Marie Darrieussecq shot to literary fame in France when her bestselling debut, Pig Tales (1996), was a finalist for the Prix Goncourt. Featuring a woman who turns into a pig, the novel earned Darrieussecq a reputation as a surrealist writer in the tradition of Kafka, and many of her subsequent works have involved fantastical elements and a dreamy, drifting prose style. Her two most recent novels, however, are rooted in the real, and narrated in a crisp, clear, present tense. Translated by Penny Hueston, both All The Way (2010) and her new book, Men, are about the same woman, Solange.
All the Way was shot in close-up, focussing on the minutiae of Solange’s sexed-up adolescence in small-town France. In Men, the camera never leaves the boom. Solange is now in her thirties and living in Los Angeles. She acts in movies with Matt Damon and George (Clooney, although we never hear his surname — a stroke of comic genius), but she isn’t a star. We first meet her falling for a Cameroon-born Canadian actor called Kouhouesso, ‘a man with a big idea’ — specifically, to direct a period version of Conrad’s Heart of Darkness. ‘She sank into his gaze to follow the river with him.’
The novel tells the story of Solange’s obsession with Kouhouesso, who frequently makes her wait for days at a time before returning texts or calls. When he’s not lecturing Solange about western misconceptions of Africa, all he can think about is getting to Cameroon to shoot his film; insofar as the novel echoes Conrad, Kouhouesso is both Marlow and Kurtz.
The narrative voice is compellingly confident, and the Hollywood material handled with humour and conviction. But too much is seen from above, in summary, like the story-board for a romance novel with literary aspirations:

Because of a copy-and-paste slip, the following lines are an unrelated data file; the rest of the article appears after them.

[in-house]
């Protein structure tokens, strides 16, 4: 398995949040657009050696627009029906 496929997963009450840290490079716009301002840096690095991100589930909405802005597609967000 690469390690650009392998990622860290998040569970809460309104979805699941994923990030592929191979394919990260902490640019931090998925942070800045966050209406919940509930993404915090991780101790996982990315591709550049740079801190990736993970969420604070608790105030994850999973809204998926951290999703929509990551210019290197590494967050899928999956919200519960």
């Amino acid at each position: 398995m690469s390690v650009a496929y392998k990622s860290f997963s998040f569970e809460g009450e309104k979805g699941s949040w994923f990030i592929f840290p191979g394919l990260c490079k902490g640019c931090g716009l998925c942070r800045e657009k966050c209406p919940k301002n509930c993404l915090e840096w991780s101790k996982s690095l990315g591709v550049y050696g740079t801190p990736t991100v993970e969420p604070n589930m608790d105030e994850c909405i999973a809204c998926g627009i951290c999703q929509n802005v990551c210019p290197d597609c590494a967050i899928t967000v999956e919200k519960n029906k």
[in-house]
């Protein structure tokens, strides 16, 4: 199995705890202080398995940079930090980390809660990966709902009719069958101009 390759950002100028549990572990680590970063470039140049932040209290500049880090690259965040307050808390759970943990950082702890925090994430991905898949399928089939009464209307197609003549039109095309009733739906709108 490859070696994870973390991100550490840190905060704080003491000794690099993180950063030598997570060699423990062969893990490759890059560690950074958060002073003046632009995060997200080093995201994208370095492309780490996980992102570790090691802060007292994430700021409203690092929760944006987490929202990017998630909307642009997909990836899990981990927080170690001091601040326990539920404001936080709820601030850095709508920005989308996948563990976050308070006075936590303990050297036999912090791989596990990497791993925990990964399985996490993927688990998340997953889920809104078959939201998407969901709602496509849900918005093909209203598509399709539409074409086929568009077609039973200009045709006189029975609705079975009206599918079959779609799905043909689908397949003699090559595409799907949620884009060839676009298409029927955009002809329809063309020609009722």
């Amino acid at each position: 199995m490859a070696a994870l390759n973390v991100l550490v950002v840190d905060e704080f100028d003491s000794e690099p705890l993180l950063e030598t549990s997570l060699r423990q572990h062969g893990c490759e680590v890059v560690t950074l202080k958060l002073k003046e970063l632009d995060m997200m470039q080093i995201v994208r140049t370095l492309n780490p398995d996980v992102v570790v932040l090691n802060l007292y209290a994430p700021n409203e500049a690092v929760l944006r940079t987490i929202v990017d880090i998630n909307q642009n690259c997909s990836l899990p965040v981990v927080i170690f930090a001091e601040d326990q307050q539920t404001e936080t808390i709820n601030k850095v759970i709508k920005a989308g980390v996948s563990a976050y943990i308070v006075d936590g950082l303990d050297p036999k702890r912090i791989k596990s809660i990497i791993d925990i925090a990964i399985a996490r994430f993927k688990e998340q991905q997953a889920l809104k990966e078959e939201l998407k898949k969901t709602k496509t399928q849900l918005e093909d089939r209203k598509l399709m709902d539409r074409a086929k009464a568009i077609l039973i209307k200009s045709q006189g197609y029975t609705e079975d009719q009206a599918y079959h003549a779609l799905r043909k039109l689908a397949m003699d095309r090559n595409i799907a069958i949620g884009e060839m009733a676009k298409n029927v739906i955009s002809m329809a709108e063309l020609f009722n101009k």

In an apocalyptic sunset, she took the car and fled to Olga’s. They talked all night long, girl talk. The next day she drove aimlessly around Los Angeles. Her tears flowed over the intensely blue sky, into the dust of that month of December.
Speech is frequently, frustratingly, reported.
What Darrieussecq aims to bring to the tired template of a passionate woman fixated on a difficult man is the complexity of a mixed-race love affair. She manages a few subtle observations, but more often the treatment of this difficult subject is slightly clunky — especially when set beside other recent examples, such as Peter Ho Davies’s account of the Chinese-American experience, The Fortunes, or Paul Beatty’s coruscating Man Booker shortlisted satire, The Sellout. The major problem, though, is her relentless use of a single mode — summary from on high — which takes us from LA to Paris to the Basque country to the film shoot in Cameroon (George plays Kurtz) with almost no variation.
At the start, Men feels deft, funny and exhilaratingly swift, but it ends up seeming thin: and when you reach the novel’s punchline, you can’t help thinking it would have been better off — like Heart of Darkness — as a novella.